The remaining four macrominerals in our series From A to Zinc, are phosphorus, chloride, sulfur and sodium. And although these are considered macromineral (which means our body requires 100 mg or more a day of these minerals), they are rarely supplemented because they are usually abundantly available in the diet.
Phosphorus forms a part of the bones in the form of the mineral hydroxyapatite. It is also used in cell membranes, and is part of the energy molecules, adenosine triphosphate (ATP) and adenosine diphosphate (ADP). DNA and RNA also contain phosphate. It is used in more bodily functions than any other mineral. Phosphorus works with calcium to build healthy bones and teeth, to metabolize carbohydrates, fats and proteins, and to build nerve and brain cells. Symptoms of phosphorus deficiency include poor bone and teeth development, mental fatigue, and feeling of depression resulting from exhausted nerve energy. Good sources of phosphorus are coconut, green leafy vegetables, pears, apples, avocados, dates, carrots, rice, oats, fish and legumes.
Sodium and chloride are critical life-sustaining minerals. Sodium chloride (salt) is a required part of the diet. Working with potassium, sodium and chloride maintain charge gradients across cell walls; simply put, they help maintain electrolyte balance.
Sodium helps to maintain proper blood volume and blood pressure. Most adults require between 1.5 and 3.8 grams of sodium chloride per day. Signs of sodium deficiency include muscle cramp, nausea, indigestion, arthritis, rheumatism, gallbladder and kidney stones. Good sources of sodium are seeds, strawberries, melon, sea asparagus, fish and natural extracted salts. Note that sodium chloride (refined table salt) is not an ideal source of sodium and should be limited or omitted from diet.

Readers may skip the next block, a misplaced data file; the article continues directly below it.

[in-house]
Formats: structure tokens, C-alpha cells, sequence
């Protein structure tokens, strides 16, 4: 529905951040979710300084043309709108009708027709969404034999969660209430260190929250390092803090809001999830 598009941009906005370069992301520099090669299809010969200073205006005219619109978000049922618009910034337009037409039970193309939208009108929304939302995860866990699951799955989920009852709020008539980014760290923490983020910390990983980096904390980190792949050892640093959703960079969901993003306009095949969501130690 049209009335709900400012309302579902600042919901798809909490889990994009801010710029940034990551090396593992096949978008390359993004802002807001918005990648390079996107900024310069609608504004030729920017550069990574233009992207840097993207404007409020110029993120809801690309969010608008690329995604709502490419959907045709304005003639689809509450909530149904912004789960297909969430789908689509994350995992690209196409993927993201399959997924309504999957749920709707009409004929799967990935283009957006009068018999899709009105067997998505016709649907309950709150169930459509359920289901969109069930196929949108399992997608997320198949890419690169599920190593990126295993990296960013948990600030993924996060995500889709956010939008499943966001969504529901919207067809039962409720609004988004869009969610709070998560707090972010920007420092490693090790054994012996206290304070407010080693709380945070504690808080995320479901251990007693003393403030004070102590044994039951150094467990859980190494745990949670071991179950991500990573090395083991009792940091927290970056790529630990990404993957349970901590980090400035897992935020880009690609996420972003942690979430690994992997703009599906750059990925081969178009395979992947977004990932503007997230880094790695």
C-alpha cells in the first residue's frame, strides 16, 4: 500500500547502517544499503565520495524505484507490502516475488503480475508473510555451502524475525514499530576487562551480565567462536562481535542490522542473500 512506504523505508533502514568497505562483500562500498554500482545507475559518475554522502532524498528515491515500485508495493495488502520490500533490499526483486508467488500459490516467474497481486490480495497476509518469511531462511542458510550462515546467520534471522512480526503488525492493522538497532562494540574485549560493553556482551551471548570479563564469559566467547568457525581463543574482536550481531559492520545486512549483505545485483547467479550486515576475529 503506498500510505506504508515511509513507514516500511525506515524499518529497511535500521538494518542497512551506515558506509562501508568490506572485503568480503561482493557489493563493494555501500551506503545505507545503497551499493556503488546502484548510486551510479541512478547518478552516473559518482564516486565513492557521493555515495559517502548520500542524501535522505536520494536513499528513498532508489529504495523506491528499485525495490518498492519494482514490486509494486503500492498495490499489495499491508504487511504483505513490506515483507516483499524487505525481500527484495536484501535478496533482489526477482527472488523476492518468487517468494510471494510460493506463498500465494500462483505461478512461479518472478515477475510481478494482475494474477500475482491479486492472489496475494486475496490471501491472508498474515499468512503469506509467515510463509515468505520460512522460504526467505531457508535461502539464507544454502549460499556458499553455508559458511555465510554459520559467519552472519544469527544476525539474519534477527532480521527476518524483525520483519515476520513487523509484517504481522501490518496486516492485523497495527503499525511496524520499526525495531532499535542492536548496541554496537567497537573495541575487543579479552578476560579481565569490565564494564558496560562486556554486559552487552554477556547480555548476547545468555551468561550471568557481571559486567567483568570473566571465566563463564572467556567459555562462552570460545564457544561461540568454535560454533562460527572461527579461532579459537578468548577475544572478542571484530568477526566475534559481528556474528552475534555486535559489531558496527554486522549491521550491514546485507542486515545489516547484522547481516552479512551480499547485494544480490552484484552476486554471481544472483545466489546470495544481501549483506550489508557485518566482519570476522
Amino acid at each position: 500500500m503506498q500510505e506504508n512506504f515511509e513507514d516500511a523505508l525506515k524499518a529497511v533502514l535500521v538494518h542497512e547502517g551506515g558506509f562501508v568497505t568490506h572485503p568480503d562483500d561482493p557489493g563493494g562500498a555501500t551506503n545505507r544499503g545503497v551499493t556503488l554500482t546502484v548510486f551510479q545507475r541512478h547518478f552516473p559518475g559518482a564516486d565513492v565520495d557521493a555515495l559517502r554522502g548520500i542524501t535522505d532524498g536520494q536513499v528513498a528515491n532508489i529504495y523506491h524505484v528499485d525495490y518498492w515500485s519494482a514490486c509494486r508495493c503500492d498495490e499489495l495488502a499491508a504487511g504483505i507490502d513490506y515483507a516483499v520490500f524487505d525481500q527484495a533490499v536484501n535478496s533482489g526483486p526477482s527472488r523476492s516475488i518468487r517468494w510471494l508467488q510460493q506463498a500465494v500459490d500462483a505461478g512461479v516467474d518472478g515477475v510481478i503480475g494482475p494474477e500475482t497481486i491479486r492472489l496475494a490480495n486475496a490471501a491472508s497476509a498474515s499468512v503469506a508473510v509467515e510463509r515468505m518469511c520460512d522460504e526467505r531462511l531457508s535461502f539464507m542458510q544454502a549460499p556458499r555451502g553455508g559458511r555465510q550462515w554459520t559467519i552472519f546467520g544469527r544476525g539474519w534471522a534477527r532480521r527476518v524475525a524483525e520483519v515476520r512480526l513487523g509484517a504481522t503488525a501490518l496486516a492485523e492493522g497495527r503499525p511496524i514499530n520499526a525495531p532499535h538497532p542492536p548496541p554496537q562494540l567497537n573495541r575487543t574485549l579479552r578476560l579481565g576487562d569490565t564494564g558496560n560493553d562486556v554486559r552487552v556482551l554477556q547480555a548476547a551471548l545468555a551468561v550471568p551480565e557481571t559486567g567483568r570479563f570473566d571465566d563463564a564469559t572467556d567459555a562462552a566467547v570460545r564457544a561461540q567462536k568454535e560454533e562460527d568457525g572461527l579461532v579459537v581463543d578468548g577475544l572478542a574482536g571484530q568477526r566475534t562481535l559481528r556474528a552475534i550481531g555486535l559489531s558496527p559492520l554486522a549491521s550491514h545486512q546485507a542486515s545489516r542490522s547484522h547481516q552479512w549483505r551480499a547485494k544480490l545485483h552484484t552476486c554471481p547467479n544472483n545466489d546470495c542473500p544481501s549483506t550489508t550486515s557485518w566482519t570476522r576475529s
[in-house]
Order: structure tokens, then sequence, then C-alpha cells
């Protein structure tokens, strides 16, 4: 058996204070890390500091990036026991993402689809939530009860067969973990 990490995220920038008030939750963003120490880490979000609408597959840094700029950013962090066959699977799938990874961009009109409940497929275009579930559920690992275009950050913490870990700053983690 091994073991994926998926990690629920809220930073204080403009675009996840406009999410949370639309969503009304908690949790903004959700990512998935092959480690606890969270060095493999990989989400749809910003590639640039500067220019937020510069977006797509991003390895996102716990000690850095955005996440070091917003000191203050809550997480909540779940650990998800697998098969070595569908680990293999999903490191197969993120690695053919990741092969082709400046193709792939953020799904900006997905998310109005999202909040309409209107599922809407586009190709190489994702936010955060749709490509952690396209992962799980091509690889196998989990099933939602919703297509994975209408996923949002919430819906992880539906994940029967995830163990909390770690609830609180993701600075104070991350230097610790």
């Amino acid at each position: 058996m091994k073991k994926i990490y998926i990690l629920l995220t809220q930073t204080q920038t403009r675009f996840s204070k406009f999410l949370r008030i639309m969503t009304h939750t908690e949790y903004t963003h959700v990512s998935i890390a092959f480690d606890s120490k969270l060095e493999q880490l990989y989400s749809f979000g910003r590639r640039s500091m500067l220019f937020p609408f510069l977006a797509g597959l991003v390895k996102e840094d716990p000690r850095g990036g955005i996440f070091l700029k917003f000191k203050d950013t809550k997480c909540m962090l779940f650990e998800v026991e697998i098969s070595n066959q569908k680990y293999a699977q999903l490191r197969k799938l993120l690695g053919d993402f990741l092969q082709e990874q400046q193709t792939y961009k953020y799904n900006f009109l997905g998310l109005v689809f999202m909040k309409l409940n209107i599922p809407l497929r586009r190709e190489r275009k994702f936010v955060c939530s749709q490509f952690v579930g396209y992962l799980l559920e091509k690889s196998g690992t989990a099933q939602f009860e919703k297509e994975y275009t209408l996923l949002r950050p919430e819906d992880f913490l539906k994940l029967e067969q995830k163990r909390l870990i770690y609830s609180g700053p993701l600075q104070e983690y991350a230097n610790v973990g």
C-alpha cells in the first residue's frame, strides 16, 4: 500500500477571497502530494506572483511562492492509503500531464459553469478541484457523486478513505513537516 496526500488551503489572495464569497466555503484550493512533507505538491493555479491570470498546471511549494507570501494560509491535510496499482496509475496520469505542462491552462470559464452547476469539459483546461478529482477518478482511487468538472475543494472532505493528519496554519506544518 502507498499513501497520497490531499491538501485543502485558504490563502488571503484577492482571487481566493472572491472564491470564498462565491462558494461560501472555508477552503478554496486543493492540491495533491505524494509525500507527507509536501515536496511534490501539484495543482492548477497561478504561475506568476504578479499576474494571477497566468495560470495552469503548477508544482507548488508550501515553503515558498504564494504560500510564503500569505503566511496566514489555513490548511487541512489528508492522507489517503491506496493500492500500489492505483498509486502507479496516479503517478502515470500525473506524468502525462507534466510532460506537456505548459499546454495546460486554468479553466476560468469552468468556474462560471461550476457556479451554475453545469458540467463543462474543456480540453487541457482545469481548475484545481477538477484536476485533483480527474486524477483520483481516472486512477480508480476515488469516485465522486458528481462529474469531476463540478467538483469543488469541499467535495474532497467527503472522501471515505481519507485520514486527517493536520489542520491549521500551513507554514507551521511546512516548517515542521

Chloride forms hydrochloric acid, a powerful digestive enzyme, and aids digestion of metallic minerals. It also helps with the absorption of vitamin B12, helps maintain electrical neutrality across the stomach membrane, helps regulate blood pH and transport of carbon dioxide, promotes normal heart activity, and aids the transport of electrical impulses throughout the body. Symptoms of chloride deficiency include overly alkaline blood leading to alkalosis (which is life-threatening), poor digestion and waste retention. Good sources of chloride are seaweeds, naturally extracted salt, olives, rye, tomato and celery.
Sulfur is found in the hair, nails, cartilage and blood. Sulfur is an important component of two amino acids, cysteine and methionine, that are used in most proteins of the body. Because sulfur is abundant in nature, it is not usually classed as a required nutrient in the diet. It has many roles in the body including aiding in digestion, waste elimination, bile secretion and purification of the GI system. Although rare, deficiency can include restricted growth, eczema, and unhealthy nails and hair. Cabbage, onions, garlic, leeks, avocados, strawberries, cucumbers and peaches are all good sources of sulfur.
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